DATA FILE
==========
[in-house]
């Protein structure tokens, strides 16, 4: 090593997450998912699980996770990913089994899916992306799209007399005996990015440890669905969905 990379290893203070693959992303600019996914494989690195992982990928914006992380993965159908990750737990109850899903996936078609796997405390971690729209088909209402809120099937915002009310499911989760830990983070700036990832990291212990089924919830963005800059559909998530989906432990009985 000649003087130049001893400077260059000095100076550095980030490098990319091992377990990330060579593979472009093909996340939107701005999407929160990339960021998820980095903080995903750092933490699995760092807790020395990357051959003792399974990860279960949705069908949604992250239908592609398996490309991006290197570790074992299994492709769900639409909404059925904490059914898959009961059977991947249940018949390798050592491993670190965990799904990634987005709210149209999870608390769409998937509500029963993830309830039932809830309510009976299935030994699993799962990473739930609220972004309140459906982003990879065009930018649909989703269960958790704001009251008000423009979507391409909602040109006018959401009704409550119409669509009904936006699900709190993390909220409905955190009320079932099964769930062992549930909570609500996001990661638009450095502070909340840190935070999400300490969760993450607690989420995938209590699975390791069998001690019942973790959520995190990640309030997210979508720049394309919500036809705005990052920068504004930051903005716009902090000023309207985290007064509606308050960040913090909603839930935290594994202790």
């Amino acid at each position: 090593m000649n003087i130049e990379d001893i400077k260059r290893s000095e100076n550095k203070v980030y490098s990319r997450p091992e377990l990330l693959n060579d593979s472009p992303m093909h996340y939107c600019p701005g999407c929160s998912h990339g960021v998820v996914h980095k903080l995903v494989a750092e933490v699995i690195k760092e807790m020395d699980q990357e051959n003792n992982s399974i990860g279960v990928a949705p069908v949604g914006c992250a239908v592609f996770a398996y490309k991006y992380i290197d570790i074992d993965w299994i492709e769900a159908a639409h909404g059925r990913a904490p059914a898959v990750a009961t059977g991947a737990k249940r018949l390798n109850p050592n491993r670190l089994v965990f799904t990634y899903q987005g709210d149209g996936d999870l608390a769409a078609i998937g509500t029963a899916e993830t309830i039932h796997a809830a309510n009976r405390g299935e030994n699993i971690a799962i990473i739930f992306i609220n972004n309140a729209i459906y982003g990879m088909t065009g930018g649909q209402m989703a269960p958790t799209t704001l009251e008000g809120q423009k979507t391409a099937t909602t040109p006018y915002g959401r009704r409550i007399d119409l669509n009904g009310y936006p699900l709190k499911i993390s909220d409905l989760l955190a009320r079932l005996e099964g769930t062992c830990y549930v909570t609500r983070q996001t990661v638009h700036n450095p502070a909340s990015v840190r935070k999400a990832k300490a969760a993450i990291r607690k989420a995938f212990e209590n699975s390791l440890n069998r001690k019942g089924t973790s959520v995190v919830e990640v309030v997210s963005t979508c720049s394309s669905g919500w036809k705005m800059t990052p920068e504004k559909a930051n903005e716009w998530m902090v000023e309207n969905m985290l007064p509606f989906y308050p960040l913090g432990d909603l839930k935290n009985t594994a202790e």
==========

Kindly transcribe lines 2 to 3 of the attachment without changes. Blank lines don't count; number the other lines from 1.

């Protein structure tokens, strides 16, 4: 090593997450998912699980996770990913089994899916992306799209007399005996990015440890669905969905 990379290893203070693959992303600019996914494989690195992982990928914006992380993965159908990750737990109850899903996936078609796997405390971690729209088909209402809120099937915002009310499911989760830990983070700036990832990291212990089924919830963005800059559909998530989906432990009985 000649003087130049001893400077260059000095100076550095980030490098990319091992377990990330060579593979472009093909996340939107701005999407929160990339960021998820980095903080995903750092933490699995760092807790020395990357051959003792399974990860279960949705069908949604992250239908592609398996490309991006290197570790074992299994492709769900639409909404059925904490059914898959009961059977991947249940018949390798050592491993670190965990799904990634987005709210149209999870608390769409998937509500029963993830309830039932809830309510009976299935030994699993799962990473739930609220972004309140459906982003990879065009930018649909989703269960958790704001009251008000423009979507391409909602040109006018959401009704409550119409669509009904936006699900709190993390909220409905955190009320079932099964769930062992549930909570609500996001990661638009450095502070909340840190935070999400300490969760993450607690989420995938209590699975390791069998001690019942973790959520995190990640309030997210979508720049394309919500036809705005990052920068504004930051903005716009902090000023309207985290007064509606308050960040913090909603839930935290594994202790």
């Amino acid at each position: 090593m000649n003087i130049e990379d001893i400077k260059r290893s000095e100076n550095k203070v980030y490098s990319r997450p091992e377990l990330l693959n060579d593979s472009p992303m093909h996340y939107c600019p701005g999407c929160s998912h990339g960021v998820v996914h980095k903080l995903v494989a750092e933490v699995i690195k760092e807790m020395d699980q990357e051959n003792n992982s399974i990860g279960v990928a949705p069908v949604g914006c992250a239908v592609f996770a398996y490309k991006y992380i290197d570790i074992d993965w299994i492709e769900a159908a639409h909404g059925r990913a904490p059914a898959v990750a009961t059977g991947a737990k249940r018949l390798n109850p050592n491993r670190l089994v965990f799904t990634y899903q987005g709210d149209g996936d999870l608390a769409a078609i998937g509500t029963a899916e993830t309830i039932h796997a809830a309510n009976r405390g299935e030994n699993i971690a799962i990473i739930f992306i609220n972004n309140a729209i459906y982003g990879m088909t065009g930018g649909q209402m989703a269960p958790t799209t704001l009251e008000g809120q423009k979507t391409a099937t909602t040109p006018y915002g959401r009704r409550i007399d119409l669509n009904g009310y936006p699900l709190k499911i993390s909220d409905l989760l955190a009320r079932l005996e099964g769930t062992c830990y549930v909570t609500r983070q996001t990661v638009h700036n450095p502070a909340s990015v840190r935070k999400a990832k300490a969760a993450i990291r607690k989420a995938f212990e209590n699975s390791l440890n069998r001690k019942g089924t973790s959520v995190v919830e990640v309030v997210s963005t979508c720049s394309s669905g919500w036809k705005m800059t990052p920068e504004k559909a930051n903005e716009w998530m902090v000023e309207n969905m985290l007064p509606f989906y308050p960040l913090g432990d909603l839930k935290n009985t594994a202790e």